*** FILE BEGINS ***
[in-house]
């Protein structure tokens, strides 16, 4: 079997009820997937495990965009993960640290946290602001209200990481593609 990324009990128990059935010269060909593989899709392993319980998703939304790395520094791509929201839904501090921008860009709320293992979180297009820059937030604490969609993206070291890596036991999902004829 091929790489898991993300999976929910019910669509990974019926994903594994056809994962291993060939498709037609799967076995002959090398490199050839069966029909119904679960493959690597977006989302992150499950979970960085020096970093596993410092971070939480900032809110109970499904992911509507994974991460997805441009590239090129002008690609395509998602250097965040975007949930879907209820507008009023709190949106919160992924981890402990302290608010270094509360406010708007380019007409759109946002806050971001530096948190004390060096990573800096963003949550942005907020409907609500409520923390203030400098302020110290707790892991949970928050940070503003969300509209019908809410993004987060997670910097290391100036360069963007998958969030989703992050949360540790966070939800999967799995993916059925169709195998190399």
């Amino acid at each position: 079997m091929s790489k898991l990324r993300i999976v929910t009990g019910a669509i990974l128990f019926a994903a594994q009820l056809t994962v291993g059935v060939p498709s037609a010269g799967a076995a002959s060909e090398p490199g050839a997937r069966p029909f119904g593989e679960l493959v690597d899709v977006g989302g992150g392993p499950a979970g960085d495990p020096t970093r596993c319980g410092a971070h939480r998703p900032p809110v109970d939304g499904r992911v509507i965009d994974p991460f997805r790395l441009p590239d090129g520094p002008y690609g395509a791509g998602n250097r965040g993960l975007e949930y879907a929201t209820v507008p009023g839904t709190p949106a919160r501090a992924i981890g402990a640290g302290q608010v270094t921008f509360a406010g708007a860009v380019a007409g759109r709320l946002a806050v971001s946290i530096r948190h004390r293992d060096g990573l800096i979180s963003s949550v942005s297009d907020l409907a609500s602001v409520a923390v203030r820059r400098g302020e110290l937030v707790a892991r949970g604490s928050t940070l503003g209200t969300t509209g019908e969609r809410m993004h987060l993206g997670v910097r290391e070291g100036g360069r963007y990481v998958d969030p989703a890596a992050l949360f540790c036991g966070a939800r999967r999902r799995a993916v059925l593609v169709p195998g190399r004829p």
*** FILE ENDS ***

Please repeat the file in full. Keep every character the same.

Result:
[in-house]
């Protein structure tokens, strides 16, 4: 079997009820997937495990965009993960640290946290602001209200990481593609 990324009990128990059935010269060909593989899709392993319980998703939304790395520094791509929201839904501090921008860009709320293992979180297009820059937030604490969609993206070291890596036991999902004829 091929790489898991993300999976929910019910669509990974019926994903594994056809994962291993060939498709037609799967076995002959090398490199050839069966029909119904679960493959690597977006989302992150499950979970960085020096970093596993410092971070939480900032809110109970499904992911509507994974991460997805441009590239090129002008690609395509998602250097965040975007949930879907209820507008009023709190949106919160992924981890402990302290608010270094509360406010708007380019007409759109946002806050971001530096948190004390060096990573800096963003949550942005907020409907609500409520923390203030400098302020110290707790892991949970928050940070503003969300509209019908809410993004987060997670910097290391100036360069963007998958969030989703992050949360540790966070939800999967799995993916059925169709195998190399």
């Amino acid at each position: 079997m091929s790489k898991l990324r993300i999976v929910t009990g019910a669509i990974l128990f019926a994903a594994q009820l056809t994962v291993g059935v060939p498709s037609a010269g799967a076995a002959s060909e090398p490199g050839a997937r069966p029909f119904g593989e679960l493959v690597d899709v977006g989302g992150g392993p499950a979970g960085d495990p020096t970093r596993c319980g410092a971070h939480r998703p900032p809110v109970d939304g499904r992911v509507i965009d994974p991460f997805r790395l441009p590239d090129g520094p002008y690609g395509a791509g998602n250097r965040g993960l975007e949930y879907a929201t209820v507008p009023g839904t709190p949106a919160r501090a992924i981890g402990a640290g302290q608010v270094t921008f509360a406010g708007a860009v380019a007409g759109r709320l946002a806050v971001s946290i530096r948190h004390r293992d060096g990573l800096i979180s963003s949550v942005s297009d907020l409907a609500s602001v409520a923390v203030r820059r400098g302020e110290l937030v707790a892991r949970g604490s928050t940070l503003g209200t969300t509209g019908e969609r809410m993004h987060l993206g997670v910097r290391e070291g100036g360069r963007y990481v998958d969030p989703a890596a992050l949360f540790c036991g966070a939800r999967r999902r799995a993916v059925l593609v169709p195998g190399r004829p």